I read a lot. Sometimes it is for pleasure, but mostly I read to keep up. The world is a changing place, as you well know. It seems that every day there is something new to consider, ponder, even be concerned about. It is important to know the state of things around me.
“Industry-related” reading is also highly recommended across the board, in order to be up to speed on the latest and most effective methods of doing your business, whatever your business is. Anyone who wants to be at the top of his or her game knows the value of learning as much as possible about what he or she does.
Another reason I read is to be able to make informed decisions. I want to know as many perspectives as possible, and I want to weigh the pros and cons of those perspectives. Somewhere amid the plethora of views lies a truth that can be discerned. At a time when most sources of information seem more bent on persuading than informing, it is more important than ever to gather as many facts as I can.
So I wonder why it is then that among church folk there exists what appears to be a collective acceptance when it comes to faith. Rather than making an individual effort to discern truth, we seem content to let someone else do our thinking for us. By that, I mean we’re more inclined to leave the Bible stuff to the religious professionals. “That’s what we pay them for” is a grossly misguided statement I’ve heard more times than I’m comfortable with. While the clergy person’s advanced academic studies are helpful, they can never be a substitute for each disciple’s own personal study.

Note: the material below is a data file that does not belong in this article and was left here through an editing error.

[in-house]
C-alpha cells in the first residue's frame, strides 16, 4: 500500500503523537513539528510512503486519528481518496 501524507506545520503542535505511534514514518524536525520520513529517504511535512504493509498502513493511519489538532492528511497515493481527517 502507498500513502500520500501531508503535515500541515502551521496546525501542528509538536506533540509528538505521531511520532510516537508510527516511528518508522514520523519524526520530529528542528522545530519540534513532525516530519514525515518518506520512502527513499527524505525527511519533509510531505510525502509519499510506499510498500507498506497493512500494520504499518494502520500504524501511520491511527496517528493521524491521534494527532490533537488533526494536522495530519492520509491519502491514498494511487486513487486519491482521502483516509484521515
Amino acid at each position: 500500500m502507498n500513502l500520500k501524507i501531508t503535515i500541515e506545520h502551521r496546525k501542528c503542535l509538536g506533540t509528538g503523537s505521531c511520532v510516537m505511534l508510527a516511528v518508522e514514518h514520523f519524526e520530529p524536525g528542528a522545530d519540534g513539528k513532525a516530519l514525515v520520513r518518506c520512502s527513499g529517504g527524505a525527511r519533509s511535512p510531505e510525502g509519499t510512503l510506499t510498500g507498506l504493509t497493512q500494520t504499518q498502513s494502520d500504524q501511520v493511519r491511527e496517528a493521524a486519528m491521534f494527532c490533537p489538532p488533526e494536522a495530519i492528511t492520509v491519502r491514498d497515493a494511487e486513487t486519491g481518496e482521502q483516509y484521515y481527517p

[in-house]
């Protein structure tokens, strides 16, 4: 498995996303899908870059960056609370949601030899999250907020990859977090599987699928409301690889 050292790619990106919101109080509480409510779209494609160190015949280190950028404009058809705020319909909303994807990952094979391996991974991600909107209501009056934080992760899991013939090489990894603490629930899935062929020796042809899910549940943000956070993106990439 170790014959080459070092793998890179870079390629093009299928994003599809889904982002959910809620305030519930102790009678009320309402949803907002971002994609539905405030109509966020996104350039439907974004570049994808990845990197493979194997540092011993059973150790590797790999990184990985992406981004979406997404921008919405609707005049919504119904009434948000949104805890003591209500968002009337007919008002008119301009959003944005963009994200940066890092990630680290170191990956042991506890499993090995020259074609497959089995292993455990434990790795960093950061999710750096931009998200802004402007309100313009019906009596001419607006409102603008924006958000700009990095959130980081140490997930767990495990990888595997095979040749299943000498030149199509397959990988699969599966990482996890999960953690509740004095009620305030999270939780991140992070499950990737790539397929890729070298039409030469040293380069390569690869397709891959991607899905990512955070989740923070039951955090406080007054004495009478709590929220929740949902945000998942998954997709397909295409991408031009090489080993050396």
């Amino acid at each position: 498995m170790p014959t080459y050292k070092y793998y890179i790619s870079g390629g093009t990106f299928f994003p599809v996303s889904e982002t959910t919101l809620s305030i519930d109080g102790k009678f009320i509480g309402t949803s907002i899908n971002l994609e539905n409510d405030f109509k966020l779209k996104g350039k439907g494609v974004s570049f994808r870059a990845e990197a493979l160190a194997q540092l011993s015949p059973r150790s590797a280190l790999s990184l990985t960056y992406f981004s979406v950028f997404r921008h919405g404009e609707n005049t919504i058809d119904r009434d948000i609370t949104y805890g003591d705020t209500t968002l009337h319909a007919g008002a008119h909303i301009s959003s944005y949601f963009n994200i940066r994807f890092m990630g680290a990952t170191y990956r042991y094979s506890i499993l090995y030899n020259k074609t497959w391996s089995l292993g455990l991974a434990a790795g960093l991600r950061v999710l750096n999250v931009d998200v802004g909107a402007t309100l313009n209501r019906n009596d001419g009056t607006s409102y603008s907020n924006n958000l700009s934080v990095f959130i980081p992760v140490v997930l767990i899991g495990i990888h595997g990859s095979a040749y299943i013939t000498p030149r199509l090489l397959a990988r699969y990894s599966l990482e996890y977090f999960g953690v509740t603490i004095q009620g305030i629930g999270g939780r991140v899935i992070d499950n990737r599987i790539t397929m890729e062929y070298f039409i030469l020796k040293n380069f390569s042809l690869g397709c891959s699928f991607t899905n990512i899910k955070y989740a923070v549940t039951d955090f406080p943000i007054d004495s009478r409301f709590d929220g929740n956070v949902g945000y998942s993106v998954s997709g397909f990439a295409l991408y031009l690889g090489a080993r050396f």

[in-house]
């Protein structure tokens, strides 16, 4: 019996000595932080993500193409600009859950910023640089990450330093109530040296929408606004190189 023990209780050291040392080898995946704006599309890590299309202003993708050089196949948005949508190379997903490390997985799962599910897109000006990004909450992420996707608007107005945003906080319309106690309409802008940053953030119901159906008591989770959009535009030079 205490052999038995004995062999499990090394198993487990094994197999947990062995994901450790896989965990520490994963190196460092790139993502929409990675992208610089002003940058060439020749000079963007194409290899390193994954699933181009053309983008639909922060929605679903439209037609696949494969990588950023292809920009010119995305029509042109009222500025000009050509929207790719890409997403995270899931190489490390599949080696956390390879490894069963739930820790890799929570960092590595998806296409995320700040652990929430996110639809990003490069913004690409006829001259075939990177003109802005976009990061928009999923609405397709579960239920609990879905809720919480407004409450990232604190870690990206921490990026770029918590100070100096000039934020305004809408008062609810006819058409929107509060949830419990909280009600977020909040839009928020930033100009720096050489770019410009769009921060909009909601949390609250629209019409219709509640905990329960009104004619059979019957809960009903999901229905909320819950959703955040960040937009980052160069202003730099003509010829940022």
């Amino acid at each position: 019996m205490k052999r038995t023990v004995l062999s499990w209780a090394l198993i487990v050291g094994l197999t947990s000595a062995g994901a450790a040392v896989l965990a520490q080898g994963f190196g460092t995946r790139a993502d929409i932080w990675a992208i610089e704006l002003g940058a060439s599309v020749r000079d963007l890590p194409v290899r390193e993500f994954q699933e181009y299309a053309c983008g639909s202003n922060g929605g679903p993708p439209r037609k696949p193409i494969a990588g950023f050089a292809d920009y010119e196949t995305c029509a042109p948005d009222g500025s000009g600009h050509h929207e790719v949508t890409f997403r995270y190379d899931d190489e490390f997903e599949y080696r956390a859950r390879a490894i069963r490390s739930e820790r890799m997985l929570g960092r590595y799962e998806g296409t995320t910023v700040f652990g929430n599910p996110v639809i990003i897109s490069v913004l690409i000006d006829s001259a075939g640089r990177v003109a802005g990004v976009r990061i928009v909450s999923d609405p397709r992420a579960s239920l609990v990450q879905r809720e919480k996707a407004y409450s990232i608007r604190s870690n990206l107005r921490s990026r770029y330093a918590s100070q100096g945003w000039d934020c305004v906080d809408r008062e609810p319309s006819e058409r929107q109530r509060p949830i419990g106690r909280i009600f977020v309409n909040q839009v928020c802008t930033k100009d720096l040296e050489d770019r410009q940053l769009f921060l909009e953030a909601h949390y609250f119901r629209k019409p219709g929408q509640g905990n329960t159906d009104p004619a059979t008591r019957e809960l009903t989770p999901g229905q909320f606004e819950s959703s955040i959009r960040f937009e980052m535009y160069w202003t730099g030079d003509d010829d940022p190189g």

Some pastors are OK with their congregation allowing them to be the sole theologian among the flock. I am not. My own theological studies have merely equipped me to know a few things that may not be common knowledge to those who have not studied the Scriptures formally. My degree does not, however, make others less accountable for digging deep and allowing their relationship with God and the inspiration of the Holy Spirit to inform their understanding. We all must answer for our own faith, and true spiritual transformation comes through the work of God within each of us individually.
The journey of faith is comprised of many points. Where one is on that journey depends upon the extent to which the sojourner invests in it. Hearing about God from others may be appropriate if one has never heard before. Thinking on it and studying the matter further may be appropriate for others.
Spending time alone – good, quality time – in the reading of and meditating upon the Scriptures is what is needed for still others. Wherever one is, the expectation is to continually be striving for the next point. Investing what we can and stretching ourselves is the only way to grow deep in our faith.
Biblical illiteracy has plagued the church for quite some time. Twentieth-century pastor and theologian A.W. Tozer called it “spiritual laziness” to let others listen for the voice of God for you. I echo that thought. How can any of us call ourselves a disciple if we are not willing to take the time to prayerfully and thoughtfully study what it takes to be one?
The Rev. Randall Monk is the lead pastor of Ekklesia Faith Community in Grovetown.